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Eye On Olympia

Have a relative who fought in World War I? Here’s how to find out more…

Washington’s Secretary of State’s office has been pretty innovative in bring yellowed-paper archives out of their boxes in cool storage and into the digital age. The state’s Digital Archives has scanned in — and hand-indexed — years of territorial newspapers, old marriage and other personal records, and photographs, among many other things.

A new feature: a searchable online database to find records of World War I veterans. The paperworks lists training, battles, wounds, birthplaces, and race (Welcome to 1919: “Race: White or colored”, with that capitalization.)

The information cards don’t provide many details, but they give a glimpse into a life. Here, for example, is the March 12, 1920 record for a Pfc. Alexander D. Munro, a Spokane man who was born in British Columbia and enlisted at age 32 for a tour that saw him overseas in the final months of the war. He served in the “QMC,” which I’m guessing was the Quartermaster’s Corps — the Army’s supply arm — and was overseas from July 1918 to April 1919.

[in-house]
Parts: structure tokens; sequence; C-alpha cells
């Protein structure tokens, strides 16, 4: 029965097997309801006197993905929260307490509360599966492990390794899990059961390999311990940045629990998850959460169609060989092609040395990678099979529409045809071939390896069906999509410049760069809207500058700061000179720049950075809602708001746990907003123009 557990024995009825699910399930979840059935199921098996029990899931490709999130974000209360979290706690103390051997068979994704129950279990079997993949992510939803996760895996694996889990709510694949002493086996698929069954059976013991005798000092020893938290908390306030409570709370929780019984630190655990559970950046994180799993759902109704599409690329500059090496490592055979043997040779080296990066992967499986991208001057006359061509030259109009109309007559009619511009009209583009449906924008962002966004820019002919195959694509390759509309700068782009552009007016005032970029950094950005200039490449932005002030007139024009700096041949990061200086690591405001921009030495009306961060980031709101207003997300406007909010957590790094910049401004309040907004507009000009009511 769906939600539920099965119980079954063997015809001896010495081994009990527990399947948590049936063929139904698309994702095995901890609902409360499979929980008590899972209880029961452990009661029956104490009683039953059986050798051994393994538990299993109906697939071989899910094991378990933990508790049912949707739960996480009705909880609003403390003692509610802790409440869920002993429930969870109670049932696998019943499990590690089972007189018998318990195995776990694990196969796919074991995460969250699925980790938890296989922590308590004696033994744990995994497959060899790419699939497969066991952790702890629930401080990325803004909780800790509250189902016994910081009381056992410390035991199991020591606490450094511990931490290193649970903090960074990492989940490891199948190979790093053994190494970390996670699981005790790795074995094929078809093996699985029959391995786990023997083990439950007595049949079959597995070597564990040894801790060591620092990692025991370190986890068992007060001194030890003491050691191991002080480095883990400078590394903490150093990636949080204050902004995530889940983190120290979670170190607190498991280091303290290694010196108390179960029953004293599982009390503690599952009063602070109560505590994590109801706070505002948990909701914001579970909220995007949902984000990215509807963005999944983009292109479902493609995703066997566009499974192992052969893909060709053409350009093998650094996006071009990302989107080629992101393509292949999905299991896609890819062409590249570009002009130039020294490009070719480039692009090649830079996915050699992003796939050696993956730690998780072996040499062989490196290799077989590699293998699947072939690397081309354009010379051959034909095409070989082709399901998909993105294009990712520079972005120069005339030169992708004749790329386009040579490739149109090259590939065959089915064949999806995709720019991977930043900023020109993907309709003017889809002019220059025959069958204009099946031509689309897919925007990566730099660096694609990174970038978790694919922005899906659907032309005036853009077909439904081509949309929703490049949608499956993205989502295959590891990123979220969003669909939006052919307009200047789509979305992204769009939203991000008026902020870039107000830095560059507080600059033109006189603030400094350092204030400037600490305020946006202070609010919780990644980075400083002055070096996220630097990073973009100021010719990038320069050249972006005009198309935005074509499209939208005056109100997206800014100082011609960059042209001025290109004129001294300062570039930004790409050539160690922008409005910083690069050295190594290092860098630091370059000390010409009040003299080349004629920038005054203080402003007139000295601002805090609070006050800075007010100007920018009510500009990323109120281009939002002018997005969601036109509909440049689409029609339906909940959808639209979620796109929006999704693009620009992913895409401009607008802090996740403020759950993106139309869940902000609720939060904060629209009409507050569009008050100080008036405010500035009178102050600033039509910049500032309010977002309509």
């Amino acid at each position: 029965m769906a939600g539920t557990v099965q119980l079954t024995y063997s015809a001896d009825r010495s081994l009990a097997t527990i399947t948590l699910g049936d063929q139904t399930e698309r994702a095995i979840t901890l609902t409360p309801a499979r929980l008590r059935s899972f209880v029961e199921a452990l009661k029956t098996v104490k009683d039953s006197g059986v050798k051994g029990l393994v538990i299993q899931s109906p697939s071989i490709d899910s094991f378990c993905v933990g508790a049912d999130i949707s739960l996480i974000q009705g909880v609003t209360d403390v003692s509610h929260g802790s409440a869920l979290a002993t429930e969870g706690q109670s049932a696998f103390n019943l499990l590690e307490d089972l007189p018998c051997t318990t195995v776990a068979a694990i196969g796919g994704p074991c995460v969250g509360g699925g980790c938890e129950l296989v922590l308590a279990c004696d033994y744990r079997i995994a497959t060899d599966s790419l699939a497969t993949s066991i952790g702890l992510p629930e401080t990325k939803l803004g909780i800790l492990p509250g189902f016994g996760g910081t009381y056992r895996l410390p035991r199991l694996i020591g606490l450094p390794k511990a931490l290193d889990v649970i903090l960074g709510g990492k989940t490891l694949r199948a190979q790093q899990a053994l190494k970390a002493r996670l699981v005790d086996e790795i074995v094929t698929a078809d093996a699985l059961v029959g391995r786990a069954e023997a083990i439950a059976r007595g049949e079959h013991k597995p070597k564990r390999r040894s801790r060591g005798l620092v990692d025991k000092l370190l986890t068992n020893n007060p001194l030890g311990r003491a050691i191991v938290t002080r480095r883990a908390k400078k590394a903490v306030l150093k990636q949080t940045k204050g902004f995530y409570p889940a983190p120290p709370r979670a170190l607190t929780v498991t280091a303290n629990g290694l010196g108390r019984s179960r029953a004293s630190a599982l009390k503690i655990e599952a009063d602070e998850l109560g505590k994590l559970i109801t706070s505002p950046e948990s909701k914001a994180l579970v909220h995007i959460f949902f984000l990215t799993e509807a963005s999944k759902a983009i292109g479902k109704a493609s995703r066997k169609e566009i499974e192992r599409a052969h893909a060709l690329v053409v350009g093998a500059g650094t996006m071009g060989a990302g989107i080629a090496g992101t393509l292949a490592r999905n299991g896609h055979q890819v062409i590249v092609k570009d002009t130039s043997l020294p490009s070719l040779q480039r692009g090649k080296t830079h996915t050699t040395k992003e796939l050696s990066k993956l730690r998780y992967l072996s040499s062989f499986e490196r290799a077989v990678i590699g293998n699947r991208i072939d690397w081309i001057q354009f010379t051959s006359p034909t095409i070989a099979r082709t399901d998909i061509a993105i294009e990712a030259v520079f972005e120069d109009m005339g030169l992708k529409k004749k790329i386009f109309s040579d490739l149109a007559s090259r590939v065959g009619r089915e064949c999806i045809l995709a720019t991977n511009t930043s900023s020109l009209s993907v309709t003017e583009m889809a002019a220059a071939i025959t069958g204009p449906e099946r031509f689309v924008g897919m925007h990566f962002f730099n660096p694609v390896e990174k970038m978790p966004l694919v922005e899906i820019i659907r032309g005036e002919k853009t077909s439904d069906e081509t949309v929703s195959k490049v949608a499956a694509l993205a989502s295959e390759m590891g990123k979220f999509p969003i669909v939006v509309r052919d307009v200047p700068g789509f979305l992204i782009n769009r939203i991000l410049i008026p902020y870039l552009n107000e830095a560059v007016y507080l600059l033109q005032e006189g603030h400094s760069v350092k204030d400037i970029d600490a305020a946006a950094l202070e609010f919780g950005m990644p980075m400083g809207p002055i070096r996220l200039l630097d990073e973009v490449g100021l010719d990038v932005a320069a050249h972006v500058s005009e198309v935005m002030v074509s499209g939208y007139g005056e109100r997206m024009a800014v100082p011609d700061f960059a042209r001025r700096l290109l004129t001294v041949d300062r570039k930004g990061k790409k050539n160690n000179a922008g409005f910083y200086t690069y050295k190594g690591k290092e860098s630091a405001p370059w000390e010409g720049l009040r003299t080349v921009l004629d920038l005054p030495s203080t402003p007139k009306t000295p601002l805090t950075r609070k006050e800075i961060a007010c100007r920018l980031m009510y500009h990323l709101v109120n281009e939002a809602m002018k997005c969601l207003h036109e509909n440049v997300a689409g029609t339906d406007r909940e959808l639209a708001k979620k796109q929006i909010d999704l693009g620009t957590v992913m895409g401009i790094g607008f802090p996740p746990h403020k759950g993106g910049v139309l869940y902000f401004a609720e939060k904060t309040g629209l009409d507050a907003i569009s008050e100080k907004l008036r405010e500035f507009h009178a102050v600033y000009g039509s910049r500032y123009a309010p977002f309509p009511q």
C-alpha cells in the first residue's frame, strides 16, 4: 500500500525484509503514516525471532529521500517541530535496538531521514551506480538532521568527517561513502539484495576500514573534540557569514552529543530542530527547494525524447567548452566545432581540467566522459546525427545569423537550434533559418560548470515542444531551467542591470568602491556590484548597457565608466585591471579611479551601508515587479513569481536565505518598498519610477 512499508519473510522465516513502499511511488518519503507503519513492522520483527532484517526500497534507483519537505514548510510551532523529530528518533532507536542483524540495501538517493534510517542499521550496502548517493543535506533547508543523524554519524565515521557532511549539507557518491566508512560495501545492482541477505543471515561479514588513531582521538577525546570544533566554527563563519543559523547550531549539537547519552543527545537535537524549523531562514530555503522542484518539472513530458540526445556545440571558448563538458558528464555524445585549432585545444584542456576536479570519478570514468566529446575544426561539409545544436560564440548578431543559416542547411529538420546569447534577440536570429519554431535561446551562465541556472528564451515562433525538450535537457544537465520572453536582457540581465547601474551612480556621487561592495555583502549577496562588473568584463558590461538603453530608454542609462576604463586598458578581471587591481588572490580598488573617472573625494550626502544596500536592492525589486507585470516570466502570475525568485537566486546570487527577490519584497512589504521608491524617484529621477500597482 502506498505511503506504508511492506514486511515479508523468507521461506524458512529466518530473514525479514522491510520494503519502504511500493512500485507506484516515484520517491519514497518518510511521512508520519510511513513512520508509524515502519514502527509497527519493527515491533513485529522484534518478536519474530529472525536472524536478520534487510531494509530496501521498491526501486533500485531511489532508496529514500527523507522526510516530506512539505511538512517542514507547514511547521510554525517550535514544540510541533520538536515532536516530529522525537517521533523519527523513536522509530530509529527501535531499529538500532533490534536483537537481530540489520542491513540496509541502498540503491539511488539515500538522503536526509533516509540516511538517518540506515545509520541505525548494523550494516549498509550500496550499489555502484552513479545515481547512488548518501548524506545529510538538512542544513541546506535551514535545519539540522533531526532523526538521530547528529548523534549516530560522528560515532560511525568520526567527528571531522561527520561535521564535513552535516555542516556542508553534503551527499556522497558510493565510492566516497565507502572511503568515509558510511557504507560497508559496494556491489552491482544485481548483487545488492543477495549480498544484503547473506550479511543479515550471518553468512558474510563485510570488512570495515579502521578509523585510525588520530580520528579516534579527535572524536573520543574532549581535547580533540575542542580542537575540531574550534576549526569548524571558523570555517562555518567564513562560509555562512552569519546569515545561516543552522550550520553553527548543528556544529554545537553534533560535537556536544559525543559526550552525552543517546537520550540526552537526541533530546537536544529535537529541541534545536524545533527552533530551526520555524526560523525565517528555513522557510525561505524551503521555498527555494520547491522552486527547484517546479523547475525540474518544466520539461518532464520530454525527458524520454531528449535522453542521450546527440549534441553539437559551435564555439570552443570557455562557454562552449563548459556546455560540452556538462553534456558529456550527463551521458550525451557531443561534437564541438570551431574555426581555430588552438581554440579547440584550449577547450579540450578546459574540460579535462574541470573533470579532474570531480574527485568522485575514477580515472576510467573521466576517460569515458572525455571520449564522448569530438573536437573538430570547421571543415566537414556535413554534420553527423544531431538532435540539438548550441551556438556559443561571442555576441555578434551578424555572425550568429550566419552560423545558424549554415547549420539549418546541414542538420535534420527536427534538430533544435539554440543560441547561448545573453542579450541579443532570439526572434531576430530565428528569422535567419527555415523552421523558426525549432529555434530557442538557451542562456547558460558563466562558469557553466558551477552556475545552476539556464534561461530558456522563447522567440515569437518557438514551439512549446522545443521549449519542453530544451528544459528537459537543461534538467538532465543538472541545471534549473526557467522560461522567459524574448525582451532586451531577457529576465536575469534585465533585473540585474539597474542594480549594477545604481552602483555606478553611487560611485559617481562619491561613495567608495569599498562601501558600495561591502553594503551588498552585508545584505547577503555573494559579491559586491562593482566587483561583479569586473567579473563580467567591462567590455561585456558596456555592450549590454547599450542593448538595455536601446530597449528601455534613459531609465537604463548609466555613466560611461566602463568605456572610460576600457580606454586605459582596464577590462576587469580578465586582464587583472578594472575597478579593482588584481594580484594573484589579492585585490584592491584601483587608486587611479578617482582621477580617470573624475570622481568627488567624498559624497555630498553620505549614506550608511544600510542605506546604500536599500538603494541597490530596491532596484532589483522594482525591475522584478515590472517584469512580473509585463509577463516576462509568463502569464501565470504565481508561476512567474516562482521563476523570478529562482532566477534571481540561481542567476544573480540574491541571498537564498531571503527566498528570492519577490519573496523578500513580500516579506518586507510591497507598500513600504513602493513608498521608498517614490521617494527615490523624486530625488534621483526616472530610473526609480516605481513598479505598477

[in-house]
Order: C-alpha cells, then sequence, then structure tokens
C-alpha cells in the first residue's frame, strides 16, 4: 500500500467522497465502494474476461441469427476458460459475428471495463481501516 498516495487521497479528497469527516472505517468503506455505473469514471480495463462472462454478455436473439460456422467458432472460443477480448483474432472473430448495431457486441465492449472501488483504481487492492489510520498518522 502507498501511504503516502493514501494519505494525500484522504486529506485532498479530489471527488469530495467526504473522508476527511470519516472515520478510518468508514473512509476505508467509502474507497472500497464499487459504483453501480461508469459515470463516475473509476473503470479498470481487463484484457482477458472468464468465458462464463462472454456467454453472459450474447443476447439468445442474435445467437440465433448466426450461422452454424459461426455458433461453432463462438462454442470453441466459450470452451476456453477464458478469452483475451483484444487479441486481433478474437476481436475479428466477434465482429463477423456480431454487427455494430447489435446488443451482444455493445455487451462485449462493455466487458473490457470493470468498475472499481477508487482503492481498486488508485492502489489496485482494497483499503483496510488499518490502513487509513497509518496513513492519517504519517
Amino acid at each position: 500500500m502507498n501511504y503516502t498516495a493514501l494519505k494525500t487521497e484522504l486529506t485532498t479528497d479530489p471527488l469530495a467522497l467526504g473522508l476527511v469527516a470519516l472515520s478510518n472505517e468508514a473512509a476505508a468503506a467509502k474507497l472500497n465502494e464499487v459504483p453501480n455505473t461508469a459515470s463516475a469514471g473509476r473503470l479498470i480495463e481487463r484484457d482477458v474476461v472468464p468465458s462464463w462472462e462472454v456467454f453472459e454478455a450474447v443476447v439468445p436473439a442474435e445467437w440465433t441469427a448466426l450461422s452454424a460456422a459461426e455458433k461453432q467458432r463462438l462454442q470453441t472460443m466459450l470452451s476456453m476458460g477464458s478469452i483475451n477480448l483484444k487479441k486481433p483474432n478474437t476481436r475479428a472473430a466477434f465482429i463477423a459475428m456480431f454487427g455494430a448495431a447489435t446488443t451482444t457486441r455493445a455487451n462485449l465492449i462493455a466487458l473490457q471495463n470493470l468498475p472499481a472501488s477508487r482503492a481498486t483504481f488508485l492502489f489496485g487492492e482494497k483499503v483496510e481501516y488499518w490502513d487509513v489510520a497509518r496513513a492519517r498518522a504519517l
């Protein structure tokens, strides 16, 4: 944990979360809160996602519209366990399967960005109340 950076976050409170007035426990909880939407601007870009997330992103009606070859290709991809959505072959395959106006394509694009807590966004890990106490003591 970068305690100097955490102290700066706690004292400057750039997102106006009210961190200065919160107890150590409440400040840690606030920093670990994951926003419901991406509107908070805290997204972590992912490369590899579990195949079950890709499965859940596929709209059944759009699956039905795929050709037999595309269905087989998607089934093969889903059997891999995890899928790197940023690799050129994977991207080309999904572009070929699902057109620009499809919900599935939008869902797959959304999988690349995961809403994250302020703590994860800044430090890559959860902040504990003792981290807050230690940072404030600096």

Here’s the link to search for someone by name. (Scroll down to bottom of the page and you’ll see where to type in the info.)


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Richard Roesler covers Washington state news from The Spokesman-Review's bureau in Olympia.

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